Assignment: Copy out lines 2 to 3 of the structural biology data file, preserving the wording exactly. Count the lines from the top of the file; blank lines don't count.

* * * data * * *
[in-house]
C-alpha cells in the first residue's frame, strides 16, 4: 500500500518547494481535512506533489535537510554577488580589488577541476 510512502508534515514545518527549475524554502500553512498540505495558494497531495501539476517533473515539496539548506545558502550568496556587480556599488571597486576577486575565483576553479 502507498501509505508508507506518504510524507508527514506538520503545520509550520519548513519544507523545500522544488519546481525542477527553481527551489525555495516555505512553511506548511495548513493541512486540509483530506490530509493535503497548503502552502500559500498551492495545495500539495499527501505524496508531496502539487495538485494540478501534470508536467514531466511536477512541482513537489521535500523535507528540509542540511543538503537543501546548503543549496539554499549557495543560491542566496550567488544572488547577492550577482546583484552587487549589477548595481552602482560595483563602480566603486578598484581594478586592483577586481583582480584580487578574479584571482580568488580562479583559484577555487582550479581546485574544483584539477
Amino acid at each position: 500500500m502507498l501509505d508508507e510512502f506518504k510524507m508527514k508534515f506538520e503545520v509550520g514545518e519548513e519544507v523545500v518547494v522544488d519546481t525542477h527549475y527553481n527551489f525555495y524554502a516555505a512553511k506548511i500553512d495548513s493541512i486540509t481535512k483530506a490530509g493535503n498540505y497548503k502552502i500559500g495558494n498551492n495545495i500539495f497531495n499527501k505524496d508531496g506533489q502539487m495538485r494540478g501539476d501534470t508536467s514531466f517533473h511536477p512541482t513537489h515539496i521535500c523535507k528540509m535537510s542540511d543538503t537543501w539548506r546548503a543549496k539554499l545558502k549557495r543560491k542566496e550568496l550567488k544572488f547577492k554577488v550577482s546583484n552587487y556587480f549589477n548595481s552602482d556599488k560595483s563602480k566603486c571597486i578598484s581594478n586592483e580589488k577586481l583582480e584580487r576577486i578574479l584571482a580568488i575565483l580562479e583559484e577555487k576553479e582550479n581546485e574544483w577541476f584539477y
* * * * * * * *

C-alpha cells in the first residue's frame, strides 16, 4: 500500500518547494481535512506533489535537510554577488580589488577541476 510512502508534515514545518527549475524554502500553512498540505495558494497531495501539476517533473515539496539548506545558502550568496556587480556599488571597486576577486575565483576553479 502507498501509505508508507506518504510524507508527514506538520503545520509550520519548513519544507523545500522544488519546481525542477527553481527551489525555495516555505512553511506548511495548513493541512486540509483530506490530509493535503497548503502552502500559500498551492495545495500539495499527501505524496508531496502539487495538485494540478501534470508536467514531466511536477512541482513537489521535500523535507528540509542540511543538503537543501546548503543549496539554499549557495543560491542566496550567488544572488547577492550577482546583484552587487549589477548595481552602482560595483563602480566603486578598484581594478586592483577586481583582480584580487578574479584571482580568488580562479583559484577555487582550479581546485574544483584539477
Amino acid at each position: 500500500m502507498l501509505d508508507e510512502f506518504k510524507m508527514k508534515f506538520e503545520v509550520g514545518e519548513e519544507v523545500v518547494v522544488d519546481t525542477h527549475y527553481n527551489f525555495y524554502a516555505a512553511k506548511i500553512d495548513s493541512i486540509t481535512k483530506a490530509g493535503n498540505y497548503k502552502i500559500g495558494n498551492n495545495i500539495f497531495n499527501k505524496d508531496g506533489q502539487m495538485r494540478g501539476d501534470t508536467s514531466f517533473h511536477p512541482t513537489h515539496i521535500c523535507k528540509m535537510s542540511d543538503t537543501w539548506r546548503a543549496k539554499l545558502k549557495r543560491k542566496e550568496l550567488k544572488f547577492k554577488v550577482s546583484n552587487y556587480f549589477n548595481s552602482d556599488k560595483s563602480k566603486c571597486i578598484s581594478n586592483e580589488k577586481l583582480e584580487r576577486i578574479l584571482a580568488i575565483l580562479e583559484e577555487k576553479e582550479n581546485e574544483w577541476f584539477y